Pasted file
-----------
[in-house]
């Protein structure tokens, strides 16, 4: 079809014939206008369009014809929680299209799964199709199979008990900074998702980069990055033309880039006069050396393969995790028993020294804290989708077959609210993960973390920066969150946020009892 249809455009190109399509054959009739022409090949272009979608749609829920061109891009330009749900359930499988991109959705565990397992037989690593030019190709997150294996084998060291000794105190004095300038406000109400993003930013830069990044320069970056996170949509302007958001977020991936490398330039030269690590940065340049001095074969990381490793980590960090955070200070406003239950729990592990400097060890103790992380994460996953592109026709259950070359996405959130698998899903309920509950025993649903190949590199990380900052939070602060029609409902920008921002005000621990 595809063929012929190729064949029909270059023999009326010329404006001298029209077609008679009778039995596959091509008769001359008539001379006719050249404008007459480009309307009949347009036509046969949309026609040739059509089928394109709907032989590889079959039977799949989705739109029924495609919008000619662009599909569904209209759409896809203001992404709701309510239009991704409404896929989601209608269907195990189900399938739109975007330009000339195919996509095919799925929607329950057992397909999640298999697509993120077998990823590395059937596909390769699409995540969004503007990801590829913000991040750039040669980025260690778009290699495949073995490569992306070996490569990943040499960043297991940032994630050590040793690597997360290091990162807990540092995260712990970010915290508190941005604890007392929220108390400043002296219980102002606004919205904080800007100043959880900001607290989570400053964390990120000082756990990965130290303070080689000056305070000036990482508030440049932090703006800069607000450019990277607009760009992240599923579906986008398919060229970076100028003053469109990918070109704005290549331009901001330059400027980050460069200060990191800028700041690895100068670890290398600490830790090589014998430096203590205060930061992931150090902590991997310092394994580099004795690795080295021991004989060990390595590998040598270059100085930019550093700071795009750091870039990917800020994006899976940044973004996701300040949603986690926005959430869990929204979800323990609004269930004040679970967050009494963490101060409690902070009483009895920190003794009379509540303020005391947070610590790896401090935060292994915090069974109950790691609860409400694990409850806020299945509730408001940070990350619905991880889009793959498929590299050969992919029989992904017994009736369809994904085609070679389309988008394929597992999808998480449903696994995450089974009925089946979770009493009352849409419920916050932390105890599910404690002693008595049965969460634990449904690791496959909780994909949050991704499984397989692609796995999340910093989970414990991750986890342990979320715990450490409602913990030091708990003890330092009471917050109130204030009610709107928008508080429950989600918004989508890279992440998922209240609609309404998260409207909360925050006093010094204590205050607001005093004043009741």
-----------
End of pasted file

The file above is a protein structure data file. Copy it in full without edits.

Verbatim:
[in-house]
């Protein structure tokens, strides 16, 4: 079809014939206008369009014809929680299209799964199709199979008990900074998702980069990055033309880039006069050396393969995790028993020294804290989708077959609210993960973390920066969150946020009892 249809455009190109399509054959009739022409090949272009979608749609829920061109891009330009749900359930499988991109959705565990397992037989690593030019190709997150294996084998060291000794105190004095300038406000109400993003930013830069990044320069970056996170949509302007958001977020991936490398330039030269690590940065340049001095074969990381490793980590960090955070200070406003239950729990592990400097060890103790992380994460996953592109026709259950070359996405959130698998899903309920509950025993649903190949590199990380900052939070602060029609409902920008921002005000621990 595809063929012929190729064949029909270059023999009326010329404006001298029209077609008679009778039995596959091509008769001359008539001379006719050249404008007459480009309307009949347009036509046969949309026609040739059509089928394109709907032989590889079959039977799949989705739109029924495609919008000619662009599909569904209209759409896809203001992404709701309510239009991704409404896929989601209608269907195990189900399938739109975007330009000339195919996509095919799925929607329950057992397909999640298999697509993120077998990823590395059937596909390769699409995540969004503007990801590829913000991040750039040669980025260690778009290699495949073995490569992306070996490569990943040499960043297991940032994630050590040793690597997360290091990162807990540092995260712990970010915290508190941005604890007392929220108390400043002296219980102002606004919205904080800007100043959880900001607290989570400053964390990120000082756990990965130290303070080689000056305070000036990482508030440049932090703006800069607000450019990277607009760009992240599923579906986008398919060229970076100028003053469109990918070109704005290549331009901001330059400027980050460069200060990191800028700041690895100068670890290398600490830790090589014998430096203590205060930061992931150090902590991997310092394994580099004795690795080295021991004989060990390595590998040598270059100085930019550093700071795009750091870039990917800020994006899976940044973004996701300040949603986690926005959430869990929204979800323990609004269930004040679970967050009494963490101060409690902070009483009895920190003794009379509540303020005391947070610590790896401090935060292994915090069974109950790691609860409400694990409850806020299945509730408001940070990350619905991880889009793959498929590299050969992919029989992904017994009736369809994904085609070679389309988008394929597992999808998480449903696994995450089974009925089946979770009493009352849409419920916050932390105890599910404690002693008595049965969460634990449904690791496959909780994909949050991704499984397989692609796995999340910093989970414990991750986890342990979320715990450490409602913990030091708990003890330092009471917050109130204030009610709107928008508080429950989600918004989508890279992440998922209240609609309404998260409207909360925050006093010094204590205050607001005093004043009741």